Wealthy African nationals buying citizenship in Caribbean island countries PART 7


Wealthy nationals from Nigeria, Kenya, and countries in the African continent are visibly in hurry in draining-out hundreds of millions of dollars for buying citizenship in the Caribbean island nations. Every year, these wealthy African nationals are escaping from their own country and taking tons of mostly dirty money with them. Even some of the African nationals are buying so-called Golden Visa or foreign citizenship by investing in a number of European and Mediterranean island countries such as Malta by paying US$ 950,000.

Currently, a record number of 92 countries around the world are selling citizenship to wealthy foreign nationals. Through this ‘citizenship selling business,’ those countries are getting much-needed foreign currency. For the buyer of such citizenship, the key advantage is – they can travel to a large number of countries without any visa.

Golden visas are the lesser-reported side of the Nigerian migration story. Every year thousands of Nigerians make their way to Europe via perilous crossings over the Sahara and Mediterranean. Now their wealthier counterparts are also making their way to Europe but via a different route.

The rush for golden visas among rich Nigerians started before October’s SARS protests. At London-based Henley & Partners, one of the world’s largest citizenship advisory firms, applications by Nigerians increased by 185 percent during the eight months to September 2020, making them the second-largest nationality to apply for such schemes after Indians.

Some of the wealthy Nigerians are holding even three passports – Nigerian, Grenadian and of St Kitts and Nevis.

The St Kitts and Nevis passport, which costs US$400,000 via a real estate investment programme, are being considered useful to mainly business people when they travel between London and New York on business as it allows for visa-free travel to the UK and Europe.

A Nigerian individual along with three children obtained a Grenada passport in 2015 by buying US$ 300,000 stake in the Six Senses La Sagesse hotel on the Caribbean island. This was purchased through a property development group called Range Developments. Like most countries offering their citizenship for sale, Grenada allows real estate investments to qualify for a passport.

Most of the buyers of Grenada citizenship actually use it in settling in the United Kingdom, United States or any of the EU countries. Holders of Grenada passports qualify for E-2 visa, something made unavailable for a Nigerian national because of the travel ban imposed by President Donald Trump in February 2020.

Most interestingly, the above mentioned Nigerian national who obtained Grenada citizenship for the entire family by investing US$ 300,000 had never visited that Caribbean island country once known as The Spice Island. Since there is no obligation for citizenship investors to visit Grenada, interest in the scheme has ballooned among Nigerians as well as nationals from other African and Asian countries.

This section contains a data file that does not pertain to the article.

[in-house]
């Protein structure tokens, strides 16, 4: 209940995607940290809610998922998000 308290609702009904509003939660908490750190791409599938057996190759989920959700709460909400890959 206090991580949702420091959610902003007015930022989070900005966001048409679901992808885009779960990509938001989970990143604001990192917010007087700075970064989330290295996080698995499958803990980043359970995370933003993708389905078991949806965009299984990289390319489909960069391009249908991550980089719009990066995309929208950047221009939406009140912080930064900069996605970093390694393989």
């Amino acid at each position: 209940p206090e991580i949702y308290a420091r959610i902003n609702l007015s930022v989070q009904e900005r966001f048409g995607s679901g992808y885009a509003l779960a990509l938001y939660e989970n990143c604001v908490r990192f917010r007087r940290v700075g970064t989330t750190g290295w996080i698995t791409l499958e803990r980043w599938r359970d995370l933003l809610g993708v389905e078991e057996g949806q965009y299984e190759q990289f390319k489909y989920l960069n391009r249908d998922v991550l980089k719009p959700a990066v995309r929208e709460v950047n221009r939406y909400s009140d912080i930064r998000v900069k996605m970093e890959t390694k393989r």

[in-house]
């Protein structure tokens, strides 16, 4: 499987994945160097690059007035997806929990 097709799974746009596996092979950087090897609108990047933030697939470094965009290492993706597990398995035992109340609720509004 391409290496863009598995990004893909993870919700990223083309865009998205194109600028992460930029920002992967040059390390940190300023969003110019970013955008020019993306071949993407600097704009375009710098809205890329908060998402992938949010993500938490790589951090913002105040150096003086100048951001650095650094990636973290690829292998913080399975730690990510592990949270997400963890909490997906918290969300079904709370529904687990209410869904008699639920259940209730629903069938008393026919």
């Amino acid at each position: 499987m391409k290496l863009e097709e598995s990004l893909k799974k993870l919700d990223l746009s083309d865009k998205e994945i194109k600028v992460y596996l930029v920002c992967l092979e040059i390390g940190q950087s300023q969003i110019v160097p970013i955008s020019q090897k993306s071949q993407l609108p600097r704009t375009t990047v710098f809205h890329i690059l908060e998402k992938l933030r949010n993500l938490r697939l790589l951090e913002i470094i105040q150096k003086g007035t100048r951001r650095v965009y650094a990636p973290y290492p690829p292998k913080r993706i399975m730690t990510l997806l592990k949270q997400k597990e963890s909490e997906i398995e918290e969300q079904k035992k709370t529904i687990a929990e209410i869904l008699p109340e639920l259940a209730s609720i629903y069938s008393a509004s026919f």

It may be mentioned here that Nigeria’s population is 300 million, where over 40,000 are millionaires, which makes this African country one of the key attractions of the citizenship selling nations in the Caribbean island. It is a similar story across the Caribbean. One of the citizenship advisory groups says – demand from Nigerian families for Antigua and Barbuda citizenship is up 15 percent this year compared with the last.

St Lucia has also seen a record number of Nigerians applying in 2020. “It’s more than it’s ever been over the past four years,” says Nestor Alfred, CEO of the St Lucia Citizenship-by-Investment Unit.

Kenyan nationals buying foreign citizenship

The promulgation of a new Constitution in Kenya in August 2010 opened the door for Kenyans to acquire dual citizenship.  High net-worth Kenyans are taking advantage of the door to acquire foreign passports under what is known as citizenship by investment (CBI).

In recent years, Kenyan elites, whose numbers have grown significantly in the past decade, have amped up their appetite for such arrangements, seeing them as an attractive plan B for their investments and to hedge against any unforeseen problems back home.

Antigua and Barbuda, under their CBI programme, established in 2013, grant one citizenship through either investing in a national development fund, real estate, business approved by the country’s Cabinet or in the University of the West Indies Fund with minimum investment between US$100,000 and US$400,000.

For St Kitts and Nevis, an applicant can apply for citizenship by either donating to the country’s Sustainable Growth Fund or by investing in pre-approved real estate for between US$150,000 and US$400,000.

Launched in 2016, St Lucia’s programme, the newest citizenship by investment programme in the Caribbean, offers four investment options including real estate, the national economic fund, pre-approved enterprise project, or in government bonds for between US$ 100,000 and US$1 million depending on the option.


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